Wednesday, August 25, 2010

Romanian soldiers in Budapest, August 1919

On 21st March, the short lived Soviet Republic of Hungary led by Bela Kun came into existence. Due to assistance from Moscow, the Party of Communists from Hungary managed to efficiently organize itself and with promises of regaining lost territories from Romania and Yugoslavia they succeeded in attracting the youth in fighting forces.

In the image bellow, Romanian soldiers enter Budapest, marking the end of Kun's aggressions. The war started after the communists gained power and decided to open hostilities with neighboring countries. The first Romanian units entered Budapest on August 3rd, three squadrons of the 6th cavalry regiment of the 4th brigade, under the command of Gen. Rusescu. The next day, the rest of the Romanian forces entered the capital and eventually took control of almost all of Hungary. The HSR officially ended on August 6th and Romania continued the occupation until the beginning of 1920.

Click image for full view

Thursday, August 19, 2010

Forest Chamber Grotto by Wang Meng

Wang Meng (1308 - 1385 ; style name: Shu-ming) is one of the great four painters of the Yuan Dynasty (1271 - 1368) along with Huang Gongwang, Wu Zhen and Ni Zan. Because this dynasty was of Mongolian origin, court painters were dedicated to Mongolian traditions and arts. That is why a number of scholars like Wang Meng started painting on their own. These literati were concerned more with landscape than with the human figure, developing styles that permitted them to transmit emotions and feelings as well as ideas through the use of images from nature, real or imaginary. In the north, tall mountains and deep valleys were most often painted.

Forest Chamber Grotto at Chu-chu (scroll, ink and colors on paper measuring 68.7 x 42.5 cm)

The painting represents scenery around the Forest Chamber Grotto at Lake T'ai. Among others he pioneered the use of "ox-hair" or "ox-tail" texture when representing landscape. If you look closer you are able to see people reading in the cabins and a man in a boat. These two elements represent the need to escape difficult social and political moments. Many scholars in that period decided to take up the life of a hermit, Wang Meng being no exception.

Click image for full size

Thursday, August 12, 2010

The Dark Side of Religion

In the present article we will talk about religion as it influenced the development of humanity, especially looking at the harm it did in the past. There is a reason only one side of the story will be told, theory is not like practice.

Let us start by looking at the 20th century, like all things, we will find good and bad. This period in our history is perfect if one tries to research the true nature of man, we have it all, mass killings, disasters, ignorance, but we also have developments in science and a better understanding of the world we live in. Atomic energy was used to destroy in Hiroshima and Nagasaki, but it was also used to power the engines of long term development. We could say that our species barely passed the test. Science boomed, look at the space industry, genetics, computers, even engineering, all of this will help humanity in one way or the other.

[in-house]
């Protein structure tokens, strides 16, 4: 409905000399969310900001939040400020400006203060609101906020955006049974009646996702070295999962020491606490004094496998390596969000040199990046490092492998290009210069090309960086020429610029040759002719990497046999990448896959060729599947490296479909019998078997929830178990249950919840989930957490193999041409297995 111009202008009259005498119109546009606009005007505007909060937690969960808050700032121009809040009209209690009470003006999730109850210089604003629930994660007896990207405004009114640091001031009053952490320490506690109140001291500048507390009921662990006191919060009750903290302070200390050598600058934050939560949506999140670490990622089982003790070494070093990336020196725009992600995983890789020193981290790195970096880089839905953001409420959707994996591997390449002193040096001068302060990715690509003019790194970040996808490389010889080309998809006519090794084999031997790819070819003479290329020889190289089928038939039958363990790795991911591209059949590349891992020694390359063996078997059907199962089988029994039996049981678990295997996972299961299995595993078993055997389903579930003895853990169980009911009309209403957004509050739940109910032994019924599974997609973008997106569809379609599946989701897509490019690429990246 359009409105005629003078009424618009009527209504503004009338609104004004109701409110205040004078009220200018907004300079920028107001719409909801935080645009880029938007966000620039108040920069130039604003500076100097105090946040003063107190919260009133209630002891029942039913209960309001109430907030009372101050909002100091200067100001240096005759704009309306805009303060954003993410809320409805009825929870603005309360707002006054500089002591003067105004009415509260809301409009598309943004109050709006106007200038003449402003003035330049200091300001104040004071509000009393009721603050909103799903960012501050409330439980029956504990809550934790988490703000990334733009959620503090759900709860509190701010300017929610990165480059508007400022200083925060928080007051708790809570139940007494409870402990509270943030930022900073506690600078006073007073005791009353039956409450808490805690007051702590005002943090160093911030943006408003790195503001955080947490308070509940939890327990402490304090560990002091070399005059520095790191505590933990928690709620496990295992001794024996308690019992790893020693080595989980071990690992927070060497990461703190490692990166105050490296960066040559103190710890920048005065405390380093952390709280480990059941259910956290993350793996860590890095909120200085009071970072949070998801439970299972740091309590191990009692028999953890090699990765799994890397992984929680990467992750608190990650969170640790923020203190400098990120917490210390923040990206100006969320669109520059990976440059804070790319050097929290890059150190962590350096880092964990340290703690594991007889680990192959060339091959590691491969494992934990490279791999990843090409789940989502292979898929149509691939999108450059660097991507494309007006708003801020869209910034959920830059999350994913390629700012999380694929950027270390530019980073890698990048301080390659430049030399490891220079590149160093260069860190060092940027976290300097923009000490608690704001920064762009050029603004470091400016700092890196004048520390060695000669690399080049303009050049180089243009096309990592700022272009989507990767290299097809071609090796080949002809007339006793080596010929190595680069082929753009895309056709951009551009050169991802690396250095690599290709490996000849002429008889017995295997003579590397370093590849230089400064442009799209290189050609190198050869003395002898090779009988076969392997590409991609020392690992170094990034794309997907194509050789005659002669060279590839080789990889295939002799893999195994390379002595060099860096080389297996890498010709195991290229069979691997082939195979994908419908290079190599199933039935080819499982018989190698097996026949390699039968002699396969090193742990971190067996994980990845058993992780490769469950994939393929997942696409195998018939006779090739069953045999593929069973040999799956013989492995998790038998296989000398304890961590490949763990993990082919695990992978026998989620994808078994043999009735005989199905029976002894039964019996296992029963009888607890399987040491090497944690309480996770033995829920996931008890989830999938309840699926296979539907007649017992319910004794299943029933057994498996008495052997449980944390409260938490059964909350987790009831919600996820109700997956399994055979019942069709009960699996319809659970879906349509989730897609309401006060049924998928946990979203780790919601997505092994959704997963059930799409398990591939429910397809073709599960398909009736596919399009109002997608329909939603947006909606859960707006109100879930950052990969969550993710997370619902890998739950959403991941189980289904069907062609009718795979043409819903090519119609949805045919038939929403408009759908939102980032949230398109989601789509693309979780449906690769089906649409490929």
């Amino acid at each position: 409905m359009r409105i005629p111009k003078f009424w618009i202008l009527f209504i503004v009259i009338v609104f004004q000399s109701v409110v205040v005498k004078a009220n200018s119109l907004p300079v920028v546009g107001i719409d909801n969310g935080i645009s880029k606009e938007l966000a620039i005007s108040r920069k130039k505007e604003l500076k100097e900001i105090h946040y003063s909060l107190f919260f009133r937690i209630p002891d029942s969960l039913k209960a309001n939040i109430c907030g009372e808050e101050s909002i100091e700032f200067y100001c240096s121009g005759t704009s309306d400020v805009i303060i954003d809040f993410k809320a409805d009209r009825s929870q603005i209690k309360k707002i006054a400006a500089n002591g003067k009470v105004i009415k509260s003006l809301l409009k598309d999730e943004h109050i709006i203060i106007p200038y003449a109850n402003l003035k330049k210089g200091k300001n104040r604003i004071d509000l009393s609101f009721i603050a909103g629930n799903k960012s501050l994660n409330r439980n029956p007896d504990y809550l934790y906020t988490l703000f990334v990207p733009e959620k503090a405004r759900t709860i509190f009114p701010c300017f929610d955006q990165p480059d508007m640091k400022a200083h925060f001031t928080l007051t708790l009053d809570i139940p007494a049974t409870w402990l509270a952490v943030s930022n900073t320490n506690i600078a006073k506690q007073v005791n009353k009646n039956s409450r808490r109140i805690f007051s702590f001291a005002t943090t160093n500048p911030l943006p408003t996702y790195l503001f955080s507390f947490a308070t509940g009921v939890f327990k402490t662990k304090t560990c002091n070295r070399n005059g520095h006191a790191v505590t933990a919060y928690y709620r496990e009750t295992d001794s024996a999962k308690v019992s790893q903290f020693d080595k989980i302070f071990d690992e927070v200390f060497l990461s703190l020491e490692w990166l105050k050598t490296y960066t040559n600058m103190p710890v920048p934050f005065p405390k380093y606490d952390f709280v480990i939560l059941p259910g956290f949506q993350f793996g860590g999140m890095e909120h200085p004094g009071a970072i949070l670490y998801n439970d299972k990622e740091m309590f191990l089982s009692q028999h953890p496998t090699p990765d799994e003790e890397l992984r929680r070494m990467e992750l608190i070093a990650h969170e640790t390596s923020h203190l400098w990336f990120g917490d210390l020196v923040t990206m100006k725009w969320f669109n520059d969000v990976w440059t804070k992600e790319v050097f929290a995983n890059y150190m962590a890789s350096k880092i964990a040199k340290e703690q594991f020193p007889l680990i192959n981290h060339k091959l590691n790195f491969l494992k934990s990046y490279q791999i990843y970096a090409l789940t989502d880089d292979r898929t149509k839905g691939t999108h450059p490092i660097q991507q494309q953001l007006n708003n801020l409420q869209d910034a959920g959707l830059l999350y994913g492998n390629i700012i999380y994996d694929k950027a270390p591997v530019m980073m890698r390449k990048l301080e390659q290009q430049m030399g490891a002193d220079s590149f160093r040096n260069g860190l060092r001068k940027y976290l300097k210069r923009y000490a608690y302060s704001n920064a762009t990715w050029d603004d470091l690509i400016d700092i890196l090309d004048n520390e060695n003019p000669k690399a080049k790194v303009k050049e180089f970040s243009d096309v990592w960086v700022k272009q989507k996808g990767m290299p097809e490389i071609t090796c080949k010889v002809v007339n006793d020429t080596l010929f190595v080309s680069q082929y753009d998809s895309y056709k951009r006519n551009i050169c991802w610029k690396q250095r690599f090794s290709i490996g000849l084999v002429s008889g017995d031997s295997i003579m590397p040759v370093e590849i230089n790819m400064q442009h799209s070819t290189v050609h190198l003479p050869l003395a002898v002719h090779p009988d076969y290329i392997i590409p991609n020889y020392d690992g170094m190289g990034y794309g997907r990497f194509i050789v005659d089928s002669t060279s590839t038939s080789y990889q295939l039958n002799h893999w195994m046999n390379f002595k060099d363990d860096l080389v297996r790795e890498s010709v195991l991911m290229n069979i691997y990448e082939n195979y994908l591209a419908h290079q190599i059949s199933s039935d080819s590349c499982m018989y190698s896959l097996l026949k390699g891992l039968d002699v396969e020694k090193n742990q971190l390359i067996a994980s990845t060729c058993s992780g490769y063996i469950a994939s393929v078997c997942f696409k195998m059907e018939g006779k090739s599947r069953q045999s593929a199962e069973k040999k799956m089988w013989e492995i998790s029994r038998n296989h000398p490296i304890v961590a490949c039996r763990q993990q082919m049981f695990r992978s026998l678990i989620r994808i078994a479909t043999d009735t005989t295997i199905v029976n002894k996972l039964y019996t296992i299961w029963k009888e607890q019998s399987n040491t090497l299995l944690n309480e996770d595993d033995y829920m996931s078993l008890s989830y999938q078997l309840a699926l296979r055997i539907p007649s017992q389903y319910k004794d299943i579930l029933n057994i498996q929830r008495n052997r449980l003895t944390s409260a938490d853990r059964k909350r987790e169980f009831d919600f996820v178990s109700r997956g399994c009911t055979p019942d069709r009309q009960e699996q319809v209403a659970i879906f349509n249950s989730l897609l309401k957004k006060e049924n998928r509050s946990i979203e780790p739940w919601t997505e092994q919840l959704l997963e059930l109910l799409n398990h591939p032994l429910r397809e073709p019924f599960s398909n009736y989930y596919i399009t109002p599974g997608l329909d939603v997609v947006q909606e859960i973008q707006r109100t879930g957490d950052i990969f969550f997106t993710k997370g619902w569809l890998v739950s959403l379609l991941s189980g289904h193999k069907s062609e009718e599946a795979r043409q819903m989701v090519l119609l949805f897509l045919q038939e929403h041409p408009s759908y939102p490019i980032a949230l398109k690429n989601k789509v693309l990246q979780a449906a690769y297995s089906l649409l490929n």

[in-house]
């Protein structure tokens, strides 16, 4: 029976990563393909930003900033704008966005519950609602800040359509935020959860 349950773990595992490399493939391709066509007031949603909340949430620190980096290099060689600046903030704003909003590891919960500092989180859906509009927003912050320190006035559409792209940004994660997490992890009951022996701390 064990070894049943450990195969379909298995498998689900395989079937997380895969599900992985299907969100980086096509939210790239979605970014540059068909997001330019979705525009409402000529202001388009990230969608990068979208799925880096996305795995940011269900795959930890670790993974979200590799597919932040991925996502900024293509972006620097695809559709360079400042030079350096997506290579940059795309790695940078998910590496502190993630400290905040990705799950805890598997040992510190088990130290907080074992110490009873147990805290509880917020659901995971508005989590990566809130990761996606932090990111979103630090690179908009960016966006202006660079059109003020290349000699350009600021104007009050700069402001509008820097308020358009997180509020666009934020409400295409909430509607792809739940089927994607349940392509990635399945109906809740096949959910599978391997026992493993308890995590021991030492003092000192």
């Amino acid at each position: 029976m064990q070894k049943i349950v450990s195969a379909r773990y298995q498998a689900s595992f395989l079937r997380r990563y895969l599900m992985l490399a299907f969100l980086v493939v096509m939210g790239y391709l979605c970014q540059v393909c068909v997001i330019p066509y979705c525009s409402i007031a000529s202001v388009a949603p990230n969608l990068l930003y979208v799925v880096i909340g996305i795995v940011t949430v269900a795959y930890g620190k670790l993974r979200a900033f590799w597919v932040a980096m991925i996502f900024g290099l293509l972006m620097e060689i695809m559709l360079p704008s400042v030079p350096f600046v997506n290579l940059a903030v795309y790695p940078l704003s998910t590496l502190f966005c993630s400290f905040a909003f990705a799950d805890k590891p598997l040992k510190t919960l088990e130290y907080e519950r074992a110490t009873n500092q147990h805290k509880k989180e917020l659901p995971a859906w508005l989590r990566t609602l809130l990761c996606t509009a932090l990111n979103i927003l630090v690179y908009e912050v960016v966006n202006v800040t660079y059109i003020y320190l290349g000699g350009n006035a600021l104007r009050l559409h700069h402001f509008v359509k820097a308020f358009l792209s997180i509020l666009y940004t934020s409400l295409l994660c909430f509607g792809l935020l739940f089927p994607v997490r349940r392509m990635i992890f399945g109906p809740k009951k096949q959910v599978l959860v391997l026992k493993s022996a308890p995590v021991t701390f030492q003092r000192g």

Our brain capacity did not change much in the past two thousand years, so why didn't this revolution happen earlier. The reason is religion, not only Christianity, all belief systems imposed restrictions in research and the spreading of knowledge. The question is where would we be now if at least for five hundred years, humans would have been able to study this world, in the real sense. People will argue that by embracing science we started to loose control and will give examples of wars, this is false, science didn't do this, just like religion didn't kill in the Middle Ages, we did. Even now many die for their spiritual beliefs.

The real religion in my humble opinion is knowledge, the search for it, but not in a philosophical way as you would probably think. We have the brains to do more than foolish rituals so why do we persist in thinking that a God will listen to us if we act like this? We should try to understand how the world works because the vast majority of religious texts tell us that man was created to look after this world and you can't do this if you don't know where and why you are. We don't need churches, we need schools, research institutes, these are the real places where we will find God.

This was a short article but I hope at least some of you found it useful. I see our species as being designed to learn and understand. Imagine your life if this scientific revolution would have started in the 16th century or would have continued past the destruction of the Roman Empire, remember the great centers of learning in the ancient world, the great libraries that were destroyed.

Wednesday, August 11, 2010

China, in the 20th century